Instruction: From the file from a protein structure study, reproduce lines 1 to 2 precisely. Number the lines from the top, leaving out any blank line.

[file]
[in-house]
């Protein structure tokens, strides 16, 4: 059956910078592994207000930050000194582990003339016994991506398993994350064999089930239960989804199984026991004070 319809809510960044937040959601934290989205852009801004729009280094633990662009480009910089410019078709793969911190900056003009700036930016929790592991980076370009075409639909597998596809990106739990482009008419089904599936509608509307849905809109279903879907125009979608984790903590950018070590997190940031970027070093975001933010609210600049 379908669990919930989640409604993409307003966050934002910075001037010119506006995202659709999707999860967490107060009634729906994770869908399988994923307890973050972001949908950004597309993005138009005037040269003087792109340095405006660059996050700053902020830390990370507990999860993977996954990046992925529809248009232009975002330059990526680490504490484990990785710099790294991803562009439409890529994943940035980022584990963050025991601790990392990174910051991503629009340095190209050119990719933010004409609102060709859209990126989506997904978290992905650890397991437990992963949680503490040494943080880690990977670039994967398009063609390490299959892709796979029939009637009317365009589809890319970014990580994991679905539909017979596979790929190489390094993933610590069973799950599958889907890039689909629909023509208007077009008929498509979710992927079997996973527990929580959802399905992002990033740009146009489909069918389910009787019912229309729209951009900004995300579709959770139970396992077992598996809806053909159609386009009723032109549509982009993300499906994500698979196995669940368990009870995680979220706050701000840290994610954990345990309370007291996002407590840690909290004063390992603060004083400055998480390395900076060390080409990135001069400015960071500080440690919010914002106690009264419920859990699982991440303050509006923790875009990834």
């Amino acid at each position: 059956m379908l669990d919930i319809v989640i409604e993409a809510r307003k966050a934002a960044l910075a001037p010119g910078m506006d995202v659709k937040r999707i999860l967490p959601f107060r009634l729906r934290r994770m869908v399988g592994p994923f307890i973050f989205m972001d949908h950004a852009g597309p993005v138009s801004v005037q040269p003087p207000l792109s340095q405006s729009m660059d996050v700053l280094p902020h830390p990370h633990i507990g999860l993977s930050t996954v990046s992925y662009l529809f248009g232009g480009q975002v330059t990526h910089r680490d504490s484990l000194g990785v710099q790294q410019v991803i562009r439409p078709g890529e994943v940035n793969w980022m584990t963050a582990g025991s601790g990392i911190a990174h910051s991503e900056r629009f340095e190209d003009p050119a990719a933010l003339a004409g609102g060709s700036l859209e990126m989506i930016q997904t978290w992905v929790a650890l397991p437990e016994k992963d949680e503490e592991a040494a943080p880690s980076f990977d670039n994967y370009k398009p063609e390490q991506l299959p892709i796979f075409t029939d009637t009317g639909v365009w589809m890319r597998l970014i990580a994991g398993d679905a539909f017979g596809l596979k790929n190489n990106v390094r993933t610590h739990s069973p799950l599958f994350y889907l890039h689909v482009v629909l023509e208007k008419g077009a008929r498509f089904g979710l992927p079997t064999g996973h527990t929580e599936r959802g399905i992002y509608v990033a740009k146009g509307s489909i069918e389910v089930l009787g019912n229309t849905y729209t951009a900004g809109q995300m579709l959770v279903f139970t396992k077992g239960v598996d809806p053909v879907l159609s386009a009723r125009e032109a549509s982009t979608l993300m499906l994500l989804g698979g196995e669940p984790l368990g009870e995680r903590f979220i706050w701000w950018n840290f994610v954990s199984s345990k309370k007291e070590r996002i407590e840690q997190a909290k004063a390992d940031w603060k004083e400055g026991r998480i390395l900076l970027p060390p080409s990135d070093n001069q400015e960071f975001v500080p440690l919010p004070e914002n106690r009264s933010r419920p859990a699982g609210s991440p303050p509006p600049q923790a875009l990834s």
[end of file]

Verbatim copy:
[in-house]
């Protein structure tokens, strides 16, 4: 059956910078592994207000930050000194582990003339016994991506398993994350064999089930239960989804199984026991004070 319809809510960044937040959601934290989205852009801004729009280094633990662009480009910089410019078709793969911190900056003009700036930016929790592991980076370009075409639909597998596809990106739990482009008419089904599936509608509307849905809109279903879907125009979608984790903590950018070590997190940031970027070093975001933010609210600049 379908669990919930989640409604993409307003966050934002910075001037010119506006995202659709999707999860967490107060009634729906994770869908399988994923307890973050972001949908950004597309993005138009005037040269003087792109340095405006660059996050700053902020830390990370507990999860993977996954990046992925529809248009232009975002330059990526680490504490484990990785710099790294991803562009439409890529994943940035980022584990963050025991601790990392990174910051991503629009340095190209050119990719933010004409609102060709859209990126989506997904978290992905650890397991437990992963949680503490040494943080880690990977670039994967398009063609390490299959892709796979029939009637009317365009589809890319970014990580994991679905539909017979596979790929190489390094993933610590069973799950599958889907890039689909629909023509208007077009008929498509979710992927079997996973527990929580959802399905992002990033740009146009489909069918389910009787019912229309729209951009900004995300579709959770139970396992077992598996809806053909159609386009009723032109549509982009993300499906994500698979196995669940368990009870995680979220706050701000840290994610954990345990309370007291996002407590840690909290004063390992603060004083400055998480390395900076060390080409990135001069400015960071500080440690919010914002106690009264419920859990699982991440303050509006923790875009990834």